Camping provides unique challenges in maintaining food safety and the more elaborate your meal plans, the more challenges it presents.
Keeping perishable food such as meat, poultry, fish, dairy produce and pre-cooked food cold during both travelling time and camping time requires careful planning. All the foods mentioned need to be stored at temperatures no more than 5ºC. Micro-organisms begin to grow in food as it warms up. The warmer the food, the faster the microbial growth. During extended camping trips, the need to make provisions for keeping food sufficiently cold becomes even greater.
If you plan on transporting ice or buying it en route, try to buy the ice in as large a block as is available as then it will take longer to thaw. You can make your own ice and, if you’re going by car, transport it in purpose built coolers, plastic buckets or zip-lock bags.
Using the Ice
Ice that is loose in the ice chest or cooler can become quickly contaminated from meat juices so it is important to wash your hands thoroughly after each visit you make to the cooler or you could end up with food poisoning. You should use a separate cooler for ice that is going to be used for cooling drinks.
Food Preparation Before You Travel
Preparation of perishable food done at home before you travel will help reduce cross-contamination and aid cleaning up at the camp site. For example, things like beefburgers and bacon can be frozen before you travel which will reduce the effort in keeping them cool and they can be left to thaw out in the ice box or cooler if you’re going to use them after 2 or 3 days. If they’re going to be used the same day, simply refrigerate. Always remember, however, to ensure that any food you freeze has been thoroughly defrosted before cooking.
Keeping the Ice Cool as You Travel
Many people fail to realise that the boot of a car is often far warmer than the back seat so you should consider stowing the ice on the back seat of your car as opposed to the boot, if you have enough space. Extra insulation can be added to the cooler by wrapping it in a beach towel or blanket. Once you’re at the site, make sure you keep the cooler in the shade.
Other Types of Food
Whole fresh foods such as apples, oranges, potatoes and onions are safe without cooling and canned foods and dried foods are always safe so you should try to rely on those kinds of foods as much as possible, especially on longer trips. Even if you plan on eating more fresh meat, fish and dairy produce, it’s always advisable to pack some canned and dried foods in addition in case the ice runs out or your fresh food produce has to be thrown away, to ensure that you don’t run out of food.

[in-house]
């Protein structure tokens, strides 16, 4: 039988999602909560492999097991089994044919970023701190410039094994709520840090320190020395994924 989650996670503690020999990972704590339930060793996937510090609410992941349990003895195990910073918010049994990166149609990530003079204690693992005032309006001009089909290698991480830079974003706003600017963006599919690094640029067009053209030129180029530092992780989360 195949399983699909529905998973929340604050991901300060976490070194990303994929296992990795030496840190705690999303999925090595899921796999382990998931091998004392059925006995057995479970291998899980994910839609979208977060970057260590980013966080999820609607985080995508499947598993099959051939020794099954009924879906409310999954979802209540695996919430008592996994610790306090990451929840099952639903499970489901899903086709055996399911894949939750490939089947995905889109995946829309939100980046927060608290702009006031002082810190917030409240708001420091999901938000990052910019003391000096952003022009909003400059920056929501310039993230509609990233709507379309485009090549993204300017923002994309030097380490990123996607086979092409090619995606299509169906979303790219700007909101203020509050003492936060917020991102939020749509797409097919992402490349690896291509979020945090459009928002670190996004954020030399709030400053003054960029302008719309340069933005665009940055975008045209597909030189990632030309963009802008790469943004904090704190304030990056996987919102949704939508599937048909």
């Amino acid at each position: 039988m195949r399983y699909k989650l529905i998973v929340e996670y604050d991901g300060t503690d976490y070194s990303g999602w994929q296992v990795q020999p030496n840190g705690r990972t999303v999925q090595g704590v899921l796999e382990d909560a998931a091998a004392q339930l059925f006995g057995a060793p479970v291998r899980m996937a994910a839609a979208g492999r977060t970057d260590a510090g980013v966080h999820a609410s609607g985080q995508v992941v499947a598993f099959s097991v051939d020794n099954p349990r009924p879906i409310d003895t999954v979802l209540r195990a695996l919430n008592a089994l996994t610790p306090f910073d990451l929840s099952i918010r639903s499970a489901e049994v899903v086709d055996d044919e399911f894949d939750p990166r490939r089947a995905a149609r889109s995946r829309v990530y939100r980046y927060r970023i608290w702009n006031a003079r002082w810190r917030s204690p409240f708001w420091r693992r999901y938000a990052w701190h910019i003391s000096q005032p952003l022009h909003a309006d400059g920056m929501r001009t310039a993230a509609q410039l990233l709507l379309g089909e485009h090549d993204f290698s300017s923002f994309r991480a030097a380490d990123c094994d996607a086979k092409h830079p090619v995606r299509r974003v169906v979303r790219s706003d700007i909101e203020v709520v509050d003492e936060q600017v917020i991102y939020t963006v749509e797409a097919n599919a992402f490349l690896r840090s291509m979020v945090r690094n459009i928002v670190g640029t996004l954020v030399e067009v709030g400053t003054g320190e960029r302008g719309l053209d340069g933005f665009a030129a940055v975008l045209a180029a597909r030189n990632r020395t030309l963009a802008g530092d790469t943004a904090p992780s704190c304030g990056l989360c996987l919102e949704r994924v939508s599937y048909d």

Things like pickled onions, tomato ketchup, jam etc. have a high enough acid content that it’s not necessary to keep these kinds of items cold throughout the trip.
It’s important to protect yourself and your family from illness caused by contaminated food. To reduce the risk of cross contamination, put an extra bag around raw or frozen meat or poultry items to catch any drips from the meat. Don’t use ice in drinks where meat juices have spilt onto the ice and preferably keep the ice for drinks in a separate cooler. Always wash your hands after handling any frozen or raw meat (or its juices) before you eat or drink anything else and, even though it might be a chore, educate your children in the dangers of cross contaminated food and the hygiene precautions they should take. Remember, kids and especially the younger ones have a habit of putting sticky fingers in their mouth and they could end up with a severe bout of food poisoning if they don’t follow the correct procedures.
It’s important to always keep cooking utensils clean. Even if you have to resort to using water from a river or lake, you should always boil it first as it could be contaminated by dead animals or fish no matter how clean and pure it appears on the surface.
The general rule with regard to food that has to be kept chilled on a trip, however, is – if the ice has melted and the food no longer feels cold, throw it away and use canned or dried food as a substitute. It might be useful to take a thermometer used specifically to measure food temperature as an added precaution.
Simply, don’t take chances when it comes to food, no matter how hungry you might feel, as a dose of food poisoning can be dangerous at worst and, at best, will spoil your camping experience.